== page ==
Integrated Conflict and Complaint Management: From idea to implementation

Inside a Conflict and Complaint Management Services (CCMS) office
The Conflict and Complaint Management Services (CCMS) offices that have been stood up across the country represent the culmination of a protracted effort to enable the Department of National Defence and Canadian Armed Forces (DND/CAF) to address workplace conflicts more effectively. Photo: Robert Schwartz, 3rd Canadian Division Support Base Edmonton Imaging

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Finding a solution to an organizational challenge can be difficult at the best of times. And in fact, finding the solution is the easy part. The hard part is actually implementing the solution after it’s been identified.

The path that led to the creation of Conflict and Complaint Management Services (CCMS) centres wasn’t always clear, nor was it easy. But their existence today, and the value they provide to Defence Team members and leaders, are a testament to the teamwork that focused on solving a complex organizational problem.

Identifying the Problem

“The pieces of the puzzle were all there, including our alternative-dispute resolutions, harassment and human rights complaints, and grievances,” says Alain Gauthier, Director General, Integrated Conflict and Complaint Management (ICCM). “But a lot of cases that could’ve been resolved locally and informally were coming up through formal channels, and often complaints were filed using the wrong mechanism.”

In 2011, a departmental working group was struck to consider ways of optimizing the DND/CAF approach to managing and resolving workplace conflicts. The working group began by mapping out all conflict and complaint recourse processes. After analyzing the various mechanisms, it became clear that most were overly complex, expensive, stove-piped and unmeasured.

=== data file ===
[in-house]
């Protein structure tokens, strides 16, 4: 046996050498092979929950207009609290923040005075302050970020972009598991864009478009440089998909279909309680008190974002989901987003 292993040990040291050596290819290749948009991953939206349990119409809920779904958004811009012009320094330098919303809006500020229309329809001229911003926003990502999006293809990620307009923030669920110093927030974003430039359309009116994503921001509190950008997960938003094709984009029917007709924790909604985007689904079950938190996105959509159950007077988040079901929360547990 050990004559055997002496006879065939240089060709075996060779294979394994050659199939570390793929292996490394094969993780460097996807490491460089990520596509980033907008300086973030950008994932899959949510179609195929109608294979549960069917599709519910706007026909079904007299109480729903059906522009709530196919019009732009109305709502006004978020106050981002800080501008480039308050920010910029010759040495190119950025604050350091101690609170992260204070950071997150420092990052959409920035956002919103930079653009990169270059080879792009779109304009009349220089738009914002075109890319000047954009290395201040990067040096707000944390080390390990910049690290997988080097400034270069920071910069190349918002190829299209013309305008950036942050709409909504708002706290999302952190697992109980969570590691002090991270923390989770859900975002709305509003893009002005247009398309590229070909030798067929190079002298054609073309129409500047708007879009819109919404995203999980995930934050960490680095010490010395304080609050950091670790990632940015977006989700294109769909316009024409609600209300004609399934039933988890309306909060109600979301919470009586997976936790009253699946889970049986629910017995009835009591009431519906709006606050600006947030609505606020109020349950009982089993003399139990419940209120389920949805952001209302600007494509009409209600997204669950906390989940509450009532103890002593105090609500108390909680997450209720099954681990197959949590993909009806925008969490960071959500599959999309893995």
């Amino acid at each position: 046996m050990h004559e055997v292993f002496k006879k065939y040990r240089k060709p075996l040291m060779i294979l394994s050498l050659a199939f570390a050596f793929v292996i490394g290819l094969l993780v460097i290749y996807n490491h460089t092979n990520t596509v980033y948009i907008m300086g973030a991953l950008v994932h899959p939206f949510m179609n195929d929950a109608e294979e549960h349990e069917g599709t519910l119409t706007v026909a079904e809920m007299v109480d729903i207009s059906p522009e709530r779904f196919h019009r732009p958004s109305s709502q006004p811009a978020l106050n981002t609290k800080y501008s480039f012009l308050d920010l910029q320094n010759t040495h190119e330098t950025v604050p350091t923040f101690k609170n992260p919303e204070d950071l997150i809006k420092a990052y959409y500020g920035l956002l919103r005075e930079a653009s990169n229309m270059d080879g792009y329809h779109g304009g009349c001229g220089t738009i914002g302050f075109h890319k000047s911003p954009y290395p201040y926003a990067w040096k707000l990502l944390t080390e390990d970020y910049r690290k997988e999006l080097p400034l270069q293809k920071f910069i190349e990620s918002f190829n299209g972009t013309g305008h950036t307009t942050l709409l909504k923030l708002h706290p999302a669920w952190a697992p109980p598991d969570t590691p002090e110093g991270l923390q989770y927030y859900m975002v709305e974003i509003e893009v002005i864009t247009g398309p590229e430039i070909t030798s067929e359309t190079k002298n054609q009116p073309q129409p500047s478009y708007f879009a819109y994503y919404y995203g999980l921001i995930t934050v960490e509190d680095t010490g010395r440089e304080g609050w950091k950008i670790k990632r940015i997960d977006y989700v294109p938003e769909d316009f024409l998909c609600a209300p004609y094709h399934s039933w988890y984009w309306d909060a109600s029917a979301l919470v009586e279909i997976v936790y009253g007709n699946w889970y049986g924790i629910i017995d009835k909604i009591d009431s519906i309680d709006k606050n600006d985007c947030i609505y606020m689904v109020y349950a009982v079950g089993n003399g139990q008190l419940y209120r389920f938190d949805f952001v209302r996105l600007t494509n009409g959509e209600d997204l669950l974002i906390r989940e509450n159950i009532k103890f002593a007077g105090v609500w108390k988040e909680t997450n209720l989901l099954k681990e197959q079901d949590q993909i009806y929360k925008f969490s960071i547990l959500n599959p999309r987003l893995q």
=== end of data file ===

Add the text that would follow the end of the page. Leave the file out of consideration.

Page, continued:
The fact that mechanisms resided in silos meant that each conflict-resolution process operated independently. Another problem was that there was no overarching data to understand the extent of workplace conflicts.

Developing and testing the solution

The solution emphasized the integration of the various conflict and complaint mechanisms, as well as the tracking of files across DND/CAF.  In June 2016, the Armed Forces Council approved the creation of four prototype CCMS centres and, in October 2016, these offices were established in Kingston, Montreal, Valcartier and Borden.

The four pilot locations helped to test the viability of the integrated model, and ultimately signaled positive results. Disputes were being resolved faster and at a lower level. Where possible, members remained involved in these processes, which helped to diminish the sense of the unknown. Through the tracking and analysis of individual complaints and resolutions, local chains of command received a better understanding of members’ needs and concerns.

Adapting the Plan

Drawing on the lessons learned from the four pilots, the next step was to expand the CCMS model. In 2017, an additional 12 offices were approved, which would be located in major CAF population centres across Canada.

“The six-month pilot with the first four centres was successful and, while we originally intended to establish the 12 additional centres by 2020, that timeline was accelerated,” says Colonel Daniel Rivière, ICCM’s Director, Service Delivery. “We saw there was an urgent need, so all offices were opened and fully operational by July 2018.”

Evaluating the Impacts

While all initial signs are positive, it’s too early to say what the full impact of the ICCM program and the CCMS centres will be. Based on anecdotal evidence, it appears that fewer complaints are being filed through formal channels, conflicts are being resolved faster and more informally, and members are responding positively to the extra support.

“These resources are coming at a time when the Forces are paying a lot of attention to members’ resilience, mental health and diversity, as well as to the issue of misconduct,” says Mr. Gauthier. “If the organization can help members and leaders address conflicts faster, it benefits all parties involved.”

“We need to do a better job of meeting the needs of our team members and their families, not just the needs of the mission,” says Chief of the Defence Staff, General Jonathan Vance. “There’s a lot happening across the organization as we emphasize our People First, Mission Always philosophy. The new CCMS centres are just one demonstration of our commitment to caring for our people, and they’re offering important tools that will lead to better work environments, stronger resilience and ultimately increased operational effectiveness.”

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